such as St. Hildas, Munro and Jamaica College in other
parts of the island which offered superior boarding
facilities and instruction in Science subjects.
The period around 1915 saw the erection of the old
Building, the present Library and the Headmistresses
house (now the Personal Development Centre) as well
as the 'buggy house" (the old Library) These
buildings have remained as outstanding landmarks on
the Manning's Compound.
THE WILL OF THOMAS MANNING
OF BURNT SAVANNAH WESTMORELAND
I give and bequeath unto my Trusty Friends Rowland
Williams Gent, Capt. George Goodwin, Doctor Hugh Kirkpatrick
and William Dorrill and their several heirs for the
use and trust hereafter mentioned forever thirteen
Negroes and an Indian named Tom, Ruan, Chibba, Pica,
Daniel, Margaritta, Hagar, Dido, Isaac, Rose, Kate,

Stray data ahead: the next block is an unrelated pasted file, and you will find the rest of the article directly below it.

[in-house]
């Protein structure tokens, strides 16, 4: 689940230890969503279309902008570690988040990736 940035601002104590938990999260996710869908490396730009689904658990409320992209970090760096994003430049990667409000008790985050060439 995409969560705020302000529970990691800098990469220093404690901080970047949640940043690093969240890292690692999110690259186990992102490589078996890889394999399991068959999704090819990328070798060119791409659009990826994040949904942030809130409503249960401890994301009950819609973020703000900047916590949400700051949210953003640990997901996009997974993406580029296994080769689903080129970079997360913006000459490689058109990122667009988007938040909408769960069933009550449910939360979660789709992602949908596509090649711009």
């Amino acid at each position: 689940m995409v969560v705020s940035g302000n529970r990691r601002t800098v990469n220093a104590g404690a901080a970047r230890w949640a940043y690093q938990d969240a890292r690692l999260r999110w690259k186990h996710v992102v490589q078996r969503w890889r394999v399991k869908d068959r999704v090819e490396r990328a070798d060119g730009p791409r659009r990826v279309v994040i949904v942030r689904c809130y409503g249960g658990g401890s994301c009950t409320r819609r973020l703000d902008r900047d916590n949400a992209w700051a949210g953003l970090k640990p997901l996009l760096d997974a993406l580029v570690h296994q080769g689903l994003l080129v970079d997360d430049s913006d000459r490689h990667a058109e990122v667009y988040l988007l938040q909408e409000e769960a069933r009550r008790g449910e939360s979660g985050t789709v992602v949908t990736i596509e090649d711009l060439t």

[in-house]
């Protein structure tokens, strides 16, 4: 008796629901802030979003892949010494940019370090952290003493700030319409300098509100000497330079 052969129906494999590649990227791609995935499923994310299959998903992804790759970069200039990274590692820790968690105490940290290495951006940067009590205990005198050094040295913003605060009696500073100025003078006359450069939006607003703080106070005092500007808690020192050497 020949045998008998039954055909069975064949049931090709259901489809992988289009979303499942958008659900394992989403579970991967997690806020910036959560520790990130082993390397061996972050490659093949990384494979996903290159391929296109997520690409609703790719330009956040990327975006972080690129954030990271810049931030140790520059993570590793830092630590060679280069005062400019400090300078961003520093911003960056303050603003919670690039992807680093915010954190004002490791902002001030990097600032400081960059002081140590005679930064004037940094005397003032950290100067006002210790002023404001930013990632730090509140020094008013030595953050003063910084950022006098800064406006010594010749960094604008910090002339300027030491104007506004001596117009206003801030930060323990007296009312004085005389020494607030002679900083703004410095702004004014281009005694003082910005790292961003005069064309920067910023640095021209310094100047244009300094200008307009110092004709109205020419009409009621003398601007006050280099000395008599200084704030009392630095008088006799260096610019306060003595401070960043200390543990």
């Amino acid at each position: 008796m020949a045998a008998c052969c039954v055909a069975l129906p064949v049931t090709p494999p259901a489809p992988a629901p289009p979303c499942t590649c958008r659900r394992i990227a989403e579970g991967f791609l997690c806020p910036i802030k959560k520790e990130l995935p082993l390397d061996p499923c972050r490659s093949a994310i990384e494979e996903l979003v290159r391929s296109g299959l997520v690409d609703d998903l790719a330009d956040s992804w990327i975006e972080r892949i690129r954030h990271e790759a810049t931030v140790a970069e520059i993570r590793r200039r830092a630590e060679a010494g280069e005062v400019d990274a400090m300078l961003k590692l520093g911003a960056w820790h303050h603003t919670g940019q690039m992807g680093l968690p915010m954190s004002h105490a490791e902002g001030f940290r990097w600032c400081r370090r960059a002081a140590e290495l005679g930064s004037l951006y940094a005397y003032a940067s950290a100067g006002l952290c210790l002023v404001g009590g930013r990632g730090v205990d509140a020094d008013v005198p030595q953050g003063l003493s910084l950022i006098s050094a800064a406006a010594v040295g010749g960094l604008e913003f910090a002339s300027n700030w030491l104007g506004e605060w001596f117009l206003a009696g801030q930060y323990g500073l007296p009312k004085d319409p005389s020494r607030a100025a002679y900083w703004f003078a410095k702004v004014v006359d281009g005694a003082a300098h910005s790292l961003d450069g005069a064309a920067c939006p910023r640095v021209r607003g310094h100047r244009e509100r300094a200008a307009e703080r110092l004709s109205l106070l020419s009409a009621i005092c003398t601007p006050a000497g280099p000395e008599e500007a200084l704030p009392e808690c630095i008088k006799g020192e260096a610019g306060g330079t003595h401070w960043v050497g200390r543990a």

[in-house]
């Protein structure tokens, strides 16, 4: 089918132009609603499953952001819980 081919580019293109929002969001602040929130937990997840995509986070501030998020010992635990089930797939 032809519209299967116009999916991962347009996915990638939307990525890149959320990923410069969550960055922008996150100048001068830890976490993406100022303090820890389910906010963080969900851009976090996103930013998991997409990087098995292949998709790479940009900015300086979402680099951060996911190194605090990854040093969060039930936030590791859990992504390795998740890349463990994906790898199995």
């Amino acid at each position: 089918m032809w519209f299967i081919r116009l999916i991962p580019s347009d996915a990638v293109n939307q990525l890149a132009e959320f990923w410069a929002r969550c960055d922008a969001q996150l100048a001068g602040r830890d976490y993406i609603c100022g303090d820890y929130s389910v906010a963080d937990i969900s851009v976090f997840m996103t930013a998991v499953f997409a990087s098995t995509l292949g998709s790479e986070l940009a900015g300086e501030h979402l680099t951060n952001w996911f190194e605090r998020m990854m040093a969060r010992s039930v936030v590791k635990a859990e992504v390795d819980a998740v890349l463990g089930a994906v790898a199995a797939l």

Pruna-ss Maria and Dick with their increase and also
my run of land in Burnt Savannah in the parish of
Westmoreland and said Island bounding upon the lands
of William Claver Esq. John Goarly, John Stevenson
and Capeborratta River with all the houses, buildings
and Plantations upon the same together with one Penn
of neat Cattle upon the said land being about the
number of one hundred head with two riding horses,
two mares and two colts which said slaves labour with
the produce of my land and profits of my Penn of Cattle
my will is that the Benefit and income arising from
the same my trustees before hand shall appropriate
to the use and encouragement of a Tutor or Tutors
and the keeping of a free school, in the Parish of
Westmoreland in the afore said Island to instruct
and educate youth."